As I arrive, my guy is about to be wheeled off to a dentist appointment. I offer to take him and the aide says yes, but the head nurse says the aide must take him.
So I go along with them.
My guy is very quiet these day, stoic, dignified, as the disease closes in around him.
It passes through my mind whether he has enough time on this earth to justify a dental appointment, but I push that thought aside.
The aide and I talk the whole way there, and sit together while my guy is getting a small cavity filled by the VA Dentist.
The aide is from Florida and we talk about guns, kids today, getting old, and dementia. Her grandmother, a Native American, cured everything with herbs, until she got Alzheimers in her 80s. They knew she was in trouble when she complained that her fingers hurt from spending the whole day picking cotton, which she last did as a child and as a young woman half a century ago.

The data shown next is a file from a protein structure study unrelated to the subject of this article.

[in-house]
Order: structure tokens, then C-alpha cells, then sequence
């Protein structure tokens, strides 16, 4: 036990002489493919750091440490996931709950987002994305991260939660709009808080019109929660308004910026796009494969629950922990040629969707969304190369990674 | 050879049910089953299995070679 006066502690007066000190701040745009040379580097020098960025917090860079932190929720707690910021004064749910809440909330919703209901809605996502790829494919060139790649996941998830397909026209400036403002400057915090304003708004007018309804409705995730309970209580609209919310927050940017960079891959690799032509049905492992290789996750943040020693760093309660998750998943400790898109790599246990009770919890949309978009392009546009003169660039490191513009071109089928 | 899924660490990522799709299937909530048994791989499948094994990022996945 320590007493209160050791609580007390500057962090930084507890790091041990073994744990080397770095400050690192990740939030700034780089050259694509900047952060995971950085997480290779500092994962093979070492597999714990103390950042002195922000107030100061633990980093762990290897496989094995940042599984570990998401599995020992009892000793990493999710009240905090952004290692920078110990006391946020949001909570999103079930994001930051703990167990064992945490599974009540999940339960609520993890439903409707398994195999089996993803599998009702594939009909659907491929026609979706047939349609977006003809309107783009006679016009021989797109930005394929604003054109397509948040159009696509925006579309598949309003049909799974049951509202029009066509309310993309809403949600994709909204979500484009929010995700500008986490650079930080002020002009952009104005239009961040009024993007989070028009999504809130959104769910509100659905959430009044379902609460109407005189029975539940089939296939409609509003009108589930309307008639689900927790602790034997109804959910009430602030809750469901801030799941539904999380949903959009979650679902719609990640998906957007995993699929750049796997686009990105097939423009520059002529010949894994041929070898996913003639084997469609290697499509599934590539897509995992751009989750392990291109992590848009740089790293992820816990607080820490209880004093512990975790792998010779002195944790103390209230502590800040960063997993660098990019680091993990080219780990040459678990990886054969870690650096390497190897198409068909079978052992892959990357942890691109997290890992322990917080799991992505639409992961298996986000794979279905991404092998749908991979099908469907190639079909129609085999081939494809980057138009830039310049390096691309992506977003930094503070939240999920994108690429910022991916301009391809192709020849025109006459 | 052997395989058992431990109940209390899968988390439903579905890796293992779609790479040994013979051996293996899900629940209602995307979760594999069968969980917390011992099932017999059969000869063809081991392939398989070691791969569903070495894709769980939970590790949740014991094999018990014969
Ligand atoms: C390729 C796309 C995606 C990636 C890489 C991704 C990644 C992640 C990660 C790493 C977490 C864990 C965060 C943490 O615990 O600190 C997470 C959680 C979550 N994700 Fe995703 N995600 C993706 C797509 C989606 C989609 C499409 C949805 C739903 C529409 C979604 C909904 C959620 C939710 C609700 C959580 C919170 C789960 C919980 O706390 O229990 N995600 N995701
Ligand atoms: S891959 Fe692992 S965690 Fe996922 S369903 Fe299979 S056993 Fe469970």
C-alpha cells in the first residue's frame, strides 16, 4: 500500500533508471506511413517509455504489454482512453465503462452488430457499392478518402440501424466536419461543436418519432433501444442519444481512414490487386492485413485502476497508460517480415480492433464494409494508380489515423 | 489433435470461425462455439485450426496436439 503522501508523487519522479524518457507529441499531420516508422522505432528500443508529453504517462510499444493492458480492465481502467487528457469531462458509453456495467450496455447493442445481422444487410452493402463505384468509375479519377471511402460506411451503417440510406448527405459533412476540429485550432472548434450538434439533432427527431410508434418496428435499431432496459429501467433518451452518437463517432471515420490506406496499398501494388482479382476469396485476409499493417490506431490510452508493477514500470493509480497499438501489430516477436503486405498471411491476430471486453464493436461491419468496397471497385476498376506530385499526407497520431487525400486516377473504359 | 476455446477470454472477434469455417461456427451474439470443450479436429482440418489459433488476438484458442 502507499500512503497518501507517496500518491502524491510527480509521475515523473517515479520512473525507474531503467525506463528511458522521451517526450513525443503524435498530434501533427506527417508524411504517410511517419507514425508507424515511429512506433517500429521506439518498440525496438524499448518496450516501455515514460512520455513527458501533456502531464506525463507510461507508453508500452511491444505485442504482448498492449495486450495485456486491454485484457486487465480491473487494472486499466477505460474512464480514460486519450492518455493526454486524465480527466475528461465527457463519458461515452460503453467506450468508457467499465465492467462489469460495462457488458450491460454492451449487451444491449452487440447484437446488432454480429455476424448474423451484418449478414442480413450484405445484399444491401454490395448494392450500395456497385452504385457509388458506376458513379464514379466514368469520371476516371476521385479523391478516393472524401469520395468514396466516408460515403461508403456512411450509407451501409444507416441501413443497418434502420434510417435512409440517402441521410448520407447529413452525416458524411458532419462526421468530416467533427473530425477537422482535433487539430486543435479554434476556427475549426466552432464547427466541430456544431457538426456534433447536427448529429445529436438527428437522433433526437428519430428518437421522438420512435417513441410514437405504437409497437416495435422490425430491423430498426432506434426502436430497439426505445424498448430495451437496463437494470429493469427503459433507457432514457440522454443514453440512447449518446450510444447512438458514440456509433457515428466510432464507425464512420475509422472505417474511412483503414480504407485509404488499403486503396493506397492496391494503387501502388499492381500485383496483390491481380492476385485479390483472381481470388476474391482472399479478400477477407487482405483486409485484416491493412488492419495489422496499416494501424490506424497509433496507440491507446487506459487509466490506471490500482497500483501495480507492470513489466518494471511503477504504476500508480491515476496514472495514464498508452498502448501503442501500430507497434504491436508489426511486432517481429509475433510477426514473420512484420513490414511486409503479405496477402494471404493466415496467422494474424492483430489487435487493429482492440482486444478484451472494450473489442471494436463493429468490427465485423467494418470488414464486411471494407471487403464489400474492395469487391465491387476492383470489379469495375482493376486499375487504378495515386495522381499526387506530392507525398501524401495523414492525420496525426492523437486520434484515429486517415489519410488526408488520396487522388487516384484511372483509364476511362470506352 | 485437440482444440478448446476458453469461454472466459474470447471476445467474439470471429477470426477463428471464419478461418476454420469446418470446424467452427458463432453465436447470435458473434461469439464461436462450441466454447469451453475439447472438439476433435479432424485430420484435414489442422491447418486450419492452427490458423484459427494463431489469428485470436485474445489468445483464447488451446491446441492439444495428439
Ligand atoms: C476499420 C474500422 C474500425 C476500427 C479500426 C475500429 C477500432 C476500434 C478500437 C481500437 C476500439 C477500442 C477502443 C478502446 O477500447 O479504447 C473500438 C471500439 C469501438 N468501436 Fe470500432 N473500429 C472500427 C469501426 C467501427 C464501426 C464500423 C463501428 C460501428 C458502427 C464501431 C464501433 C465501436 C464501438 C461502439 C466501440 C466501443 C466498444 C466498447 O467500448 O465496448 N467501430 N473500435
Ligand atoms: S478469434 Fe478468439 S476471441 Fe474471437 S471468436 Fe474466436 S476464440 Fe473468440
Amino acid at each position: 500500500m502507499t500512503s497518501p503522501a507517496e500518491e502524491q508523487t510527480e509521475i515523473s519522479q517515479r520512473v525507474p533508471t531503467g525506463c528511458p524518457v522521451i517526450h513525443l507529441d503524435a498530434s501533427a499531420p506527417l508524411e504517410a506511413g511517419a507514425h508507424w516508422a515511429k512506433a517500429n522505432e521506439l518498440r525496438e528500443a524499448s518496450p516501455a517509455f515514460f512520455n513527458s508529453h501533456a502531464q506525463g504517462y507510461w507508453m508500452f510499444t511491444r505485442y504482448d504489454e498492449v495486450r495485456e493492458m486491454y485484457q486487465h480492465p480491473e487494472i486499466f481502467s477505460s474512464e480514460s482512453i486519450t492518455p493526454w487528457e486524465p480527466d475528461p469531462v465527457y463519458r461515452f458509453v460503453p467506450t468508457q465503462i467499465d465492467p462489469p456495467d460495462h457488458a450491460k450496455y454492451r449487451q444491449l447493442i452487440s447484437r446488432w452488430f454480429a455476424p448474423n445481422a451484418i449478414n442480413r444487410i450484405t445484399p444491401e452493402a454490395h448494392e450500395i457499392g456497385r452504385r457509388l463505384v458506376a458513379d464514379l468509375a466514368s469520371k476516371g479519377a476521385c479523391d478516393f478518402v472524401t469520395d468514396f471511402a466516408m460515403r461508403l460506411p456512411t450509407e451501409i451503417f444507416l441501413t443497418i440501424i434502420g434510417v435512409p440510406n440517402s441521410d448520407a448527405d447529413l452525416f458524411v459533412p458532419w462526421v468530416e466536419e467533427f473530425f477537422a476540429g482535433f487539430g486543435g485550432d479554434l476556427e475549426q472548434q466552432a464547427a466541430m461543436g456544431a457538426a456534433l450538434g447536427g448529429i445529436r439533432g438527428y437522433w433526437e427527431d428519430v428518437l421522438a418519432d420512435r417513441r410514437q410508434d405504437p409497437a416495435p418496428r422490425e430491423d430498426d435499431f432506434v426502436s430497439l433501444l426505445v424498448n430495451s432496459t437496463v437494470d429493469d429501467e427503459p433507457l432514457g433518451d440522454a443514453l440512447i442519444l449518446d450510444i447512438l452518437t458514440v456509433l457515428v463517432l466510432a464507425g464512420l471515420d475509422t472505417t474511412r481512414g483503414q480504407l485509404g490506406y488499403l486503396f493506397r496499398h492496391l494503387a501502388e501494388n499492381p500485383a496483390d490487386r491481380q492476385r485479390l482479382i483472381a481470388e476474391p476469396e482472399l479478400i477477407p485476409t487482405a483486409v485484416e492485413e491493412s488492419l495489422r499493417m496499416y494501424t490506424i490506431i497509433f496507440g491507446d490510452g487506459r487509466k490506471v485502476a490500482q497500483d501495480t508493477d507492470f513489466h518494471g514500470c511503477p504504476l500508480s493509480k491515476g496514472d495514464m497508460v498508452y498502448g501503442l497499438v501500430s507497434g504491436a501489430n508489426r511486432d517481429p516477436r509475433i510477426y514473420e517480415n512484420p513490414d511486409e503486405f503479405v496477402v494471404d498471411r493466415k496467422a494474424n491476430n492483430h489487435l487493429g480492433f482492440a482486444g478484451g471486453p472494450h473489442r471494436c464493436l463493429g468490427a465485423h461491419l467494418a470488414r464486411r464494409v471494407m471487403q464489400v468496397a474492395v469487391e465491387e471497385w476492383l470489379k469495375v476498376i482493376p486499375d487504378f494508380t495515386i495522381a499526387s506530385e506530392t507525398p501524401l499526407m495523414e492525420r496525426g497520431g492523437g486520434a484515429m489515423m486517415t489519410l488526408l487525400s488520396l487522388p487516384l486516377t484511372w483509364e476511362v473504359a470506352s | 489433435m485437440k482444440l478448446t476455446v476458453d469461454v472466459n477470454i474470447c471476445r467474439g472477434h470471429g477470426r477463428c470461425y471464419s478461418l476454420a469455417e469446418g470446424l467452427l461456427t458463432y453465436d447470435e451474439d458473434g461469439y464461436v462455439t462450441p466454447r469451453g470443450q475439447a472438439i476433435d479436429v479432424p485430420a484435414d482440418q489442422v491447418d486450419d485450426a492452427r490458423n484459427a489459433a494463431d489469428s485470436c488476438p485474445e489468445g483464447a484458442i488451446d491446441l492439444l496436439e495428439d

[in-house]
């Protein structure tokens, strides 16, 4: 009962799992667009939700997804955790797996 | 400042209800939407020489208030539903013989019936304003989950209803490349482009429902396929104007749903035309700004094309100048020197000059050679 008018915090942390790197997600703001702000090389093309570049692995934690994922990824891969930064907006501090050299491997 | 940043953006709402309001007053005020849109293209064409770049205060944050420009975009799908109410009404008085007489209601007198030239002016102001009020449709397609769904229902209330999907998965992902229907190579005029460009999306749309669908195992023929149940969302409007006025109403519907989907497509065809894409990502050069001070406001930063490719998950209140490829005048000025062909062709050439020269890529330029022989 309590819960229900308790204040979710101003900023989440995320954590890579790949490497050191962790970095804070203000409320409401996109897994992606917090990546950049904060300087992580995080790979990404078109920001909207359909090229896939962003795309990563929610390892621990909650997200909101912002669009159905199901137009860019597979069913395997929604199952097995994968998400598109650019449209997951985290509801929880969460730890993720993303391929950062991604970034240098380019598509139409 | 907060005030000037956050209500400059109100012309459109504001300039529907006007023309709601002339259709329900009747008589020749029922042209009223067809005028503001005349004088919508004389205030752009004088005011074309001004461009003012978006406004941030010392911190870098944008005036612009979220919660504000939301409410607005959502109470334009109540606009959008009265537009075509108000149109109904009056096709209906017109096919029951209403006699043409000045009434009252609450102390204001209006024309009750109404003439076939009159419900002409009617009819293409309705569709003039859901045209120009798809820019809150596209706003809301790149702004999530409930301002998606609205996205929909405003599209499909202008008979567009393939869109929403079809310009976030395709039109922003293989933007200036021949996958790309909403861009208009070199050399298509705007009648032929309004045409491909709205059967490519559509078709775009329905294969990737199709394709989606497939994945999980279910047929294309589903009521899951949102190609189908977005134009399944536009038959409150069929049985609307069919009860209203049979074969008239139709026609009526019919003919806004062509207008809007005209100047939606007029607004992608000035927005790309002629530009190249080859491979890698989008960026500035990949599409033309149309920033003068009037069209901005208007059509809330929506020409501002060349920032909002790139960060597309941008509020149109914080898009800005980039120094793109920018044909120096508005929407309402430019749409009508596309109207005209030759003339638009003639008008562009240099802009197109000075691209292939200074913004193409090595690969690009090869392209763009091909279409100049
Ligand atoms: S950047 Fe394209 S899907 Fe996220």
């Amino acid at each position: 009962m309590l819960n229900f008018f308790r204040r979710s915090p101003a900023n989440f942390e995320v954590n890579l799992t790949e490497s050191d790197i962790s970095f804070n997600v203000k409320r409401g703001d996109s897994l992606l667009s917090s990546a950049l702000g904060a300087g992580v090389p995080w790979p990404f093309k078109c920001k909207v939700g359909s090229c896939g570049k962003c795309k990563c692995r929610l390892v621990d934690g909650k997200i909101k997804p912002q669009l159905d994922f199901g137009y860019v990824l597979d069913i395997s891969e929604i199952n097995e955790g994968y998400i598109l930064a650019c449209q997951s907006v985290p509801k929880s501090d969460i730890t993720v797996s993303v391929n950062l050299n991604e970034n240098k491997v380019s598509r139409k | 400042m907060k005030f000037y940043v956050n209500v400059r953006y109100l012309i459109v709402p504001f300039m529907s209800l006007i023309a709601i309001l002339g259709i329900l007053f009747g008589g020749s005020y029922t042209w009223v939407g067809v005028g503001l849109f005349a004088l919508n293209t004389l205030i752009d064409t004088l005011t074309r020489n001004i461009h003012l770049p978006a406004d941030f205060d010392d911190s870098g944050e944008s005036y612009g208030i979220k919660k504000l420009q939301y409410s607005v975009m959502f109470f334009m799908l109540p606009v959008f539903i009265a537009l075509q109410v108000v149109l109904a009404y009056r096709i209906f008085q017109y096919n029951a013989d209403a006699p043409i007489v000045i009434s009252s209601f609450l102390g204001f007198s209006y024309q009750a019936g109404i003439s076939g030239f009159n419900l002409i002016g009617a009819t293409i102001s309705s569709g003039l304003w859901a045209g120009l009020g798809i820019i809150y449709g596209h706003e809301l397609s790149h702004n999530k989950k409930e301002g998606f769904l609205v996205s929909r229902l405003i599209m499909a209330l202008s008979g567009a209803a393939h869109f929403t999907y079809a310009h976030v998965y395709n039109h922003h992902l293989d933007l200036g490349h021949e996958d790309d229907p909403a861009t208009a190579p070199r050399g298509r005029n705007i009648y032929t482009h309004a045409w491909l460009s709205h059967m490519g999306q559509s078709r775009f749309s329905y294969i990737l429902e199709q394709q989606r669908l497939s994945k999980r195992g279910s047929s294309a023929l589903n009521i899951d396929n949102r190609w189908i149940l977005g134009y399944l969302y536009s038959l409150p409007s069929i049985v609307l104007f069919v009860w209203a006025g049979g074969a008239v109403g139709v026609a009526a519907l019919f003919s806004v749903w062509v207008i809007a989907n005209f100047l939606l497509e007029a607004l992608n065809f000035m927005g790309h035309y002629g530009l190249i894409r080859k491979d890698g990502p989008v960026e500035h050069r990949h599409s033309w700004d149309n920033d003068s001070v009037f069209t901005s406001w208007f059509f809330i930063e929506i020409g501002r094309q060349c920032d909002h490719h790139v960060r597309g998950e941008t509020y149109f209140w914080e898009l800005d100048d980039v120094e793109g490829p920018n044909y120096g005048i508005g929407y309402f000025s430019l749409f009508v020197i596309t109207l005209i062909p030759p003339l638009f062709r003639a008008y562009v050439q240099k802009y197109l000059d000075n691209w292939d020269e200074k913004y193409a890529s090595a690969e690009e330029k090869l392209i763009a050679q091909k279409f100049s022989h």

Our guy is done with the dentist and we wheel back together, trying to find out if he did or did not get novocaine. He says no, but we are dubious.
Back at the ward I tell my guy the news of the world, though a filtered version. It isn’t clear if a guy who can not move his own hands needs to hear that 17 children were shot in a school.
My Jewish vet buddy is out cold.
I drove home and, as always, check to see if 18 year old cat is still with me. I have to stop and look closely to see his fur moving. Then he wakes and starts yelling at me. He is alive.